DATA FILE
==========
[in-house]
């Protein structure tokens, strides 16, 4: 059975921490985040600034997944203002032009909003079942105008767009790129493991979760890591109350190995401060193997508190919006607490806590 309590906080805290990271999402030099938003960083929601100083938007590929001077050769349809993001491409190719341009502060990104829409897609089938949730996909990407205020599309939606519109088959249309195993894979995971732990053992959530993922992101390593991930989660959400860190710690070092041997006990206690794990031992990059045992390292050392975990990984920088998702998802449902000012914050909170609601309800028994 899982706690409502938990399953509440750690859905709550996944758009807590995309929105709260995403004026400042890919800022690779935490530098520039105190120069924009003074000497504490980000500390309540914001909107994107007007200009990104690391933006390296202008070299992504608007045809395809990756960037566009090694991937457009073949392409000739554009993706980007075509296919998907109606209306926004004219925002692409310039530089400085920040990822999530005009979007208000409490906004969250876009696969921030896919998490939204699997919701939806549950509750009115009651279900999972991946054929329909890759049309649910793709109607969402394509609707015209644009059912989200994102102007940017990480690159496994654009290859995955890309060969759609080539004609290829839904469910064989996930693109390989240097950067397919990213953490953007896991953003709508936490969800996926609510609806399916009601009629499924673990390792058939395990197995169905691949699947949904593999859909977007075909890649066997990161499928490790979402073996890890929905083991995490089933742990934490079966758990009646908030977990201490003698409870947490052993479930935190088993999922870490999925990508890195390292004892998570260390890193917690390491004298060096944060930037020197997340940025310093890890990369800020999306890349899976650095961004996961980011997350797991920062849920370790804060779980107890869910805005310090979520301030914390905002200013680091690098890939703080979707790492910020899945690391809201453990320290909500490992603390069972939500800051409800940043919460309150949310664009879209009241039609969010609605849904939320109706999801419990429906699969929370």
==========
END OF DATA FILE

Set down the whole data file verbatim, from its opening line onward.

[in-house]
């Protein structure tokens, strides 16, 4: 059975921490985040600034997944203002032009909003079942105008767009790129493991979760890591109350190995401060193997508190919006607490806590 309590906080805290990271999402030099938003960083929601100083938007590929001077050769349809993001491409190719341009502060990104829409897609089938949730996909990407205020599309939606519109088959249309195993894979995971732990053992959530993922992101390593991930989660959400860190710690070092041997006990206690794990031992990059045992390292050392975990990984920088998702998802449902000012914050909170609601309800028994 899982706690409502938990399953509440750690859905709550996944758009807590995309929105709260995403004026400042890919800022690779935490530098520039105190120069924009003074000497504490980000500390309540914001909107994107007007200009990104690391933006390296202008070299992504608007045809395809990756960037566009090694991937457009073949392409000739554009993706980007075509296919998907109606209306926004004219925002692409310039530089400085920040990822999530005009979007208000409490906004969250876009696969921030896919998490939204699997919701939806549950509750009115009651279900999972991946054929329909890759049309649910793709109607969402394509609707015209644009059912989200994102102007940017990480690159496994654009290859995955890309060969759609080539004609290829839904469910064989996930693109390989240097950067397919990213953490953007896991953003709508936490969800996926609510609806399916009601009629499924673990390792058939395990197995169905691949699947949904593999859909977007075909890649066997990161499928490790979402073996890890929905083991995490089933742990934490079966758990009646908030977990201490003698409870947490052993479930935190088993999922870490999925990508890195390292004892998570260390890193917690390491004298060096944060930037020197997340940025310093890890990369800020999306890349899976650095961004996961980011997350797991920062849920370790804060779980107890869910805005310090979520301030914390905002200013680091690098890939703080979707790492910020899945690391809201453990320290909500490992603390069972939500800051409800940043919460309150949310664009879209009241039609969010609605849904939320109706999801419990429906699969929370």